In modern physics, one of the biggest conundrums is that most of the matter and energy that make up the universe is apparently undetectable. The amount that we can actually see equates to only four percent of the total. The rest of the cosmos is believed to be made up of so-called dark energy (74 percent) and dark matter (22 percent), whose presence we can deduce only through their gravity-like effects on other things, such as galaxies.
As so often in life, it seems that we only notice the small fraction of things that happen to be brightly lit, while the real action is going on somewhere else. A similar phenomenon occurs in economics. Economic models tend to focus on the relatively small part of the economy that is amenable to mathematical analysis – the rational, logical, utility-maximising part. But the economy is also driven by a number of factors which either create difficulties for our models, or elude them altogether.
The most obvious exception to rational behaviour, is of course irrational behaviour. The ancient Greeks may have defined man as a rational animal, but they were perhaps being generous. The financial markets continue to be driven in large part by emotions, such as fear or euphoria that are hard to quantify mathematically.
As I argue in my new book titled Truth and Beauty: Science and the Quest for Order, a number of other factors also contribute to the ‘dark’ content of the economy, and exert powerful forces that resist mathematical treatment. These include love, power, justice, money – and everything else.
Love: Much of our sense of wellbeing comes from social relationships, but this is not reflected in economic metrics of utility. Tasks such as looking after the young, old, and sick – which are still mostly performed by women – are often paid poorly or not at all, but are nonetheless vital to the health of society. They say that money makes the world (and the economy) go round, but love definitely plays a role as well.
Power: Neo-classical economics treats individuals and firms as more-or-less identical atoms. If people behave like rational economic man, that means they will all make the same rational decisions and have approximately the same advantages. As Norbert Häring and Niall Douglas observe in their book Economists and the Powerful, however, the economy is characterised by complex power relationships, such as, for example the power held by corporations, governments, rating agencies, financial institutions, and so on, which are downplayed or ignored by mainstream models.
Justice: As Czech economist Tomáš Sedláˇcek notes in his book Economics of Good and Evil, the invisible hand (usually attributed to Adam Smith, though the idea is much older) is assumed to provide a reasonably just distribution of wealth. As a result, “ethics has disappeared from mainstream economic thought.” Growing levels of inequality have become a global issue. Excessive concentration of wealth in the hands of a few violates our basic sense of fairness, with destabilising effects on society and the economy.
Money: One of the stranger features of mainstream economics is that money doesn’t seem to play much of a role. For example, most General Equilibrium Models – of the type used, for example, by the Bank of England – don’t include things like banks or hedge funds. This makes it hard for the models to understand, let alone predict, phenomena such as the subprime financial meltdown or the ongoing euro crisis.
Everything else: Finally, mainstream economic theory fails to pick up an even larger source of dark matter and dark energy, which is everything outside the monetary system, including the Earth. The environmental crisis is a byproduct of our economic system; but because it is hard to model things like resource depletion, environmental damage, or the beauty and diversity of nature, these barely even register in most economic models.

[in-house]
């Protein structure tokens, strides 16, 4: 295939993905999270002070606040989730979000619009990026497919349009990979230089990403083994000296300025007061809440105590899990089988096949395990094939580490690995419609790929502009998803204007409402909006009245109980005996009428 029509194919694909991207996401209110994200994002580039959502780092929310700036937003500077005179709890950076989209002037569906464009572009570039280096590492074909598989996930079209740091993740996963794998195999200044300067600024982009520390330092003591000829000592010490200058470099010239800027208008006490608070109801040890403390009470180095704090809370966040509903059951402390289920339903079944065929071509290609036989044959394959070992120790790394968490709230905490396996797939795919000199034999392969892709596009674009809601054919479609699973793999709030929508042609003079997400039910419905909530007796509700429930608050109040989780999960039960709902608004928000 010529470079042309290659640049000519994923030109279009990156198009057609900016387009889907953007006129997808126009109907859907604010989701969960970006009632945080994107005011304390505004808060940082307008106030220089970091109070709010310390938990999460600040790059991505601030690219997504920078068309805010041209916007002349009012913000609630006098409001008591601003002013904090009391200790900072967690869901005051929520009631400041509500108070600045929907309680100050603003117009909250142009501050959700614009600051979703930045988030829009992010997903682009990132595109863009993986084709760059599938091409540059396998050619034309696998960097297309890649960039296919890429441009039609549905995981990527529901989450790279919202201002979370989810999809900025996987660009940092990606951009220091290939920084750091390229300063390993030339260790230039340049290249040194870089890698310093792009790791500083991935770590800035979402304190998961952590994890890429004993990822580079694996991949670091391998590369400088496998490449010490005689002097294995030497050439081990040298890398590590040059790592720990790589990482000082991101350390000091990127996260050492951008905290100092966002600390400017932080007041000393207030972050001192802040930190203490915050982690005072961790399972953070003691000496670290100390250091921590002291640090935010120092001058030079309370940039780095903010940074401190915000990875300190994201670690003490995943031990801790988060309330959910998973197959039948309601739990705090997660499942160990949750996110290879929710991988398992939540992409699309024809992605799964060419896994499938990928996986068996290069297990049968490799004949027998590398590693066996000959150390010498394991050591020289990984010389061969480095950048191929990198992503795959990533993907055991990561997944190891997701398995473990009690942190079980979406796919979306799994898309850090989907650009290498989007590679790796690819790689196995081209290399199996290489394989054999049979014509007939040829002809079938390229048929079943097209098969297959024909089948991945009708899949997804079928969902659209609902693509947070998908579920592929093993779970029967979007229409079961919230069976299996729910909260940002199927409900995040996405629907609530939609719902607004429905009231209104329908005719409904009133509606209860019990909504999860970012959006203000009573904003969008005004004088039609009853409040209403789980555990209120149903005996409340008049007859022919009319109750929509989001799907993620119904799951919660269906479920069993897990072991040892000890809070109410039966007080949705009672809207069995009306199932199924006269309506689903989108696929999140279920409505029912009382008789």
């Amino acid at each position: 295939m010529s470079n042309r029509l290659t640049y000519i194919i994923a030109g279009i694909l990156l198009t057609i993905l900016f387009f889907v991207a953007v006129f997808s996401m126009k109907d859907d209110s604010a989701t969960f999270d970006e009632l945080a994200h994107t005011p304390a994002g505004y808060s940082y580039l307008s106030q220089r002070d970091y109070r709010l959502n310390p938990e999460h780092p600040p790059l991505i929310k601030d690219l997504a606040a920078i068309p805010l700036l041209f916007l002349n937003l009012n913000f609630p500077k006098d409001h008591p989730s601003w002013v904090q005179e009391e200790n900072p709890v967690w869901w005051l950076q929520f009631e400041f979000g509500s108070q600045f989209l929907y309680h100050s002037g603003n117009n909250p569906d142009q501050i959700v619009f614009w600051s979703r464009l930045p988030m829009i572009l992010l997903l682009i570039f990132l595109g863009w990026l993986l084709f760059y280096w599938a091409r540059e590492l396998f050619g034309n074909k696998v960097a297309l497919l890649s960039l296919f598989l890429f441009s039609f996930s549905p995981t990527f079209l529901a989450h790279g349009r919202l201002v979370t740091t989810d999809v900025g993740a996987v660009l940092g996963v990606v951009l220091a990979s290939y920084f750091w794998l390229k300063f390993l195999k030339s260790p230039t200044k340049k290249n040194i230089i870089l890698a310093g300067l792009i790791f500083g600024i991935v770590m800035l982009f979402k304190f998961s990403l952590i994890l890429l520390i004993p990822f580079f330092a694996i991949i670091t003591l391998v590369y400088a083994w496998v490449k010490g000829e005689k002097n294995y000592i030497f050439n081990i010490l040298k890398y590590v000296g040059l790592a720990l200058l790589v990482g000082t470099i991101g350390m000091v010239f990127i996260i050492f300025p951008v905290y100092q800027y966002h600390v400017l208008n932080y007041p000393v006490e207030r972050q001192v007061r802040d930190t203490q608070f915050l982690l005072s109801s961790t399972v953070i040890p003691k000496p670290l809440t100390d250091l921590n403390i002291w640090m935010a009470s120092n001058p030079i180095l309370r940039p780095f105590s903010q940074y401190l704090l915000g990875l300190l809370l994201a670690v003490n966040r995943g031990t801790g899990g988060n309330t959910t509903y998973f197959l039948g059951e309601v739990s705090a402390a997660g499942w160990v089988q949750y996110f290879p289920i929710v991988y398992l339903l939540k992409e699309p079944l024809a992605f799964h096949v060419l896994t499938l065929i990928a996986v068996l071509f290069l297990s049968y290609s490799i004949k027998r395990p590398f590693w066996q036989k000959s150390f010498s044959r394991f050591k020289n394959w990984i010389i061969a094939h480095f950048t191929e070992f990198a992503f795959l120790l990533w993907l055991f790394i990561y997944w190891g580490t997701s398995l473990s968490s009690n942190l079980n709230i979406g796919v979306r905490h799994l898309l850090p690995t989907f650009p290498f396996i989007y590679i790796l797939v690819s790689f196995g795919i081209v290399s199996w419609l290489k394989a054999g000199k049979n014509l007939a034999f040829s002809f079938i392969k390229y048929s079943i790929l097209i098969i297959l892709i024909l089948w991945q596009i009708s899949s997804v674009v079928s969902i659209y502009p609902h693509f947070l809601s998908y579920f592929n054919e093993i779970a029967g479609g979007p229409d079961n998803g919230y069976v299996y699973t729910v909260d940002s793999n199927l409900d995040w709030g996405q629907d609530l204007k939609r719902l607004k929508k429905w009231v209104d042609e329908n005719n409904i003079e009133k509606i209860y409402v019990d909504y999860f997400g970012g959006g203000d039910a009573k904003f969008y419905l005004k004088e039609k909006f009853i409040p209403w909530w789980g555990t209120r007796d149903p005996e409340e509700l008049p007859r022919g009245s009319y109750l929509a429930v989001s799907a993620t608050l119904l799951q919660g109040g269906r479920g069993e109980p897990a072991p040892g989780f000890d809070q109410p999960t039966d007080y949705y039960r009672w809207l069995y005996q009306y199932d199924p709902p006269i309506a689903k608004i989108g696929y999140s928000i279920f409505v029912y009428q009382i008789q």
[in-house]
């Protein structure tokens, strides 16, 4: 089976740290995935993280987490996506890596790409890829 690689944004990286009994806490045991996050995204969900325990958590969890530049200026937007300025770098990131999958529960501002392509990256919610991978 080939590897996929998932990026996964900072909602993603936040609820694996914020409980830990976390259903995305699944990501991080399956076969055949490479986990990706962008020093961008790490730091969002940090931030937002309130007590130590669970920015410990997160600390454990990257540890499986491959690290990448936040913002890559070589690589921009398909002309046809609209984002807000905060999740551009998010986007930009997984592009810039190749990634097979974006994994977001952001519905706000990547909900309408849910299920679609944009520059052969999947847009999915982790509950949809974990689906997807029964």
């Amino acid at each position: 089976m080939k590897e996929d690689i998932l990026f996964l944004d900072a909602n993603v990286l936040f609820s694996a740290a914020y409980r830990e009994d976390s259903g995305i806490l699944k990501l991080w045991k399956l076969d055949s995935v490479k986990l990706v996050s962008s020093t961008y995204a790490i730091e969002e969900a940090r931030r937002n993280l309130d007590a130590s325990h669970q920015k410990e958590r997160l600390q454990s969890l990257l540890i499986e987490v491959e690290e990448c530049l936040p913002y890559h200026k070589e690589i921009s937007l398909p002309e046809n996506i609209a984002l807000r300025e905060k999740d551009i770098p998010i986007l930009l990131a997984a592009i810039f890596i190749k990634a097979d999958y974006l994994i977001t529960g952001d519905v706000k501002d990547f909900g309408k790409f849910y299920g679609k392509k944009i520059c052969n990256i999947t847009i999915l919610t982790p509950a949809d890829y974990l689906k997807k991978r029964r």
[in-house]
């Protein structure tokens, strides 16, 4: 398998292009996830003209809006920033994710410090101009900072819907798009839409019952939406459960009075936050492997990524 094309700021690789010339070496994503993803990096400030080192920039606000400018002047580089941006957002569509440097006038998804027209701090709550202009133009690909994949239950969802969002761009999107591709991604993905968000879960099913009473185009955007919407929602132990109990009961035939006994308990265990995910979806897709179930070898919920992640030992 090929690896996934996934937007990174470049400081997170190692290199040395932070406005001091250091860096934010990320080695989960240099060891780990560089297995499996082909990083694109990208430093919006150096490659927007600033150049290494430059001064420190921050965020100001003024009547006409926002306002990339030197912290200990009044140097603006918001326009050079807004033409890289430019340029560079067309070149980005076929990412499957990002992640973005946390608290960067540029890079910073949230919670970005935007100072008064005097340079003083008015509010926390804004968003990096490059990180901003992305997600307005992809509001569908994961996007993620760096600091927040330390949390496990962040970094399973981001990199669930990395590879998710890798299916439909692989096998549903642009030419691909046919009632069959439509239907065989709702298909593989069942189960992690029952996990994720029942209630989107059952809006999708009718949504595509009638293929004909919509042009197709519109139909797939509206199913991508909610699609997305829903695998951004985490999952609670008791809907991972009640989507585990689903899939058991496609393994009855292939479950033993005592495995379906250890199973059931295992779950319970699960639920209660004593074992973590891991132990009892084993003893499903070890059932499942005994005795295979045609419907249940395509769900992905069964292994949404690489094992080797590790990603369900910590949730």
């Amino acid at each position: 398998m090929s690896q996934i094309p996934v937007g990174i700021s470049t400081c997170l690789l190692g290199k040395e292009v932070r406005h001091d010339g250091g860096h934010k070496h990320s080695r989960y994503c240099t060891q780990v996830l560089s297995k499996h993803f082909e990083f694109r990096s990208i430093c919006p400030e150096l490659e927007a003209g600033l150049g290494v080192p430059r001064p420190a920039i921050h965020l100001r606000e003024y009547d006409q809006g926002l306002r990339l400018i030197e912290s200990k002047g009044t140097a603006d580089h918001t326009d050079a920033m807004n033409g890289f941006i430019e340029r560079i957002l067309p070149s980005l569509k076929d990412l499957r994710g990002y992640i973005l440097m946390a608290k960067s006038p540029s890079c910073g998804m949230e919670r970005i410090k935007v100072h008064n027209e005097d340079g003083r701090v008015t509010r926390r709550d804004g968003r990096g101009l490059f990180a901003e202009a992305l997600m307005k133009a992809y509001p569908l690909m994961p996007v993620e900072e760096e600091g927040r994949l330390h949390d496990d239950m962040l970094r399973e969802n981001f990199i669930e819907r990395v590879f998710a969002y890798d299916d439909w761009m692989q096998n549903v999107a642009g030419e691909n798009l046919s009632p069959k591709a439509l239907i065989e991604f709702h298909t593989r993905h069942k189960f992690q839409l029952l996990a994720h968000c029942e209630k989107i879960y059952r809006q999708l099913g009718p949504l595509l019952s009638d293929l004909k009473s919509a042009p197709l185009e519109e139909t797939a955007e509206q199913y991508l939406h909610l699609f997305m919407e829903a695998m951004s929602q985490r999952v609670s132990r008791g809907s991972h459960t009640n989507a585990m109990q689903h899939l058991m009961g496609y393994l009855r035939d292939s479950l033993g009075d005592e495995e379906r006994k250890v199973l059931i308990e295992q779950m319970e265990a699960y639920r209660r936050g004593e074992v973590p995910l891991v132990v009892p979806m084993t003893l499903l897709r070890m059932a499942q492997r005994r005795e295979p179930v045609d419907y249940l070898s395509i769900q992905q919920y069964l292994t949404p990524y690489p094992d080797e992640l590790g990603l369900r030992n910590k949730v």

So how can economists come to grips with these various sources of dark matter or dark energy? Some progress has certainly been made, mostly in so-called ‘heterodox’ fields. Behavioural economists, for example, have helped to illucidate the effects that ‘bounded rationality’ has on markets. Feminist economists such as Lourdes Benería have explored the roles of power and gender in the economy. Hyman Minsky alerted us back in the 1970s to the inherent instability of the financial system. Ecological economists such as Herman Daly have long pointed out the absurdity of treating the economy as independent of the world system.
The human touch
One reason that these areas remain ‘heterodox’ is that they do not fit easily into the mathematical framework of mainstream economics. So perhaps to become more realistic and objective, economics must actually become less attached to abstract mathematical arguments. When economics was founded in the late nineteenth century, it was explicitly modelled after the ‘rational mechanics’ of Isaac Newton.
After losing much of his fortune in the South Sea bubble, though, Isaac Newton wrote in 1721 that: “I can calculate the motions of heavenly bodies, but not the madness of people.” Today we are learning that in many respects, the economy behaves less like a deterministic, Newtonian machine, than like a kind of super-organism. In other words, it’s alive. So to understand it we need to use the right kind of mathematics – i.e. areas such as complexity and network theory that are adapted for living systems. And we also need to know and respect the bounds and limitations of mathematical models, and bring areas that are less amenable to mathematical treatment back into view.
In physics, it might not make much difference to our everyday lives if we ignore the effects of dark matter (it is unlikely to hit us on the head). But with the economy is being driven by forces that we cannot predict, control, or often even detect until it is too late, hard hats are advisable.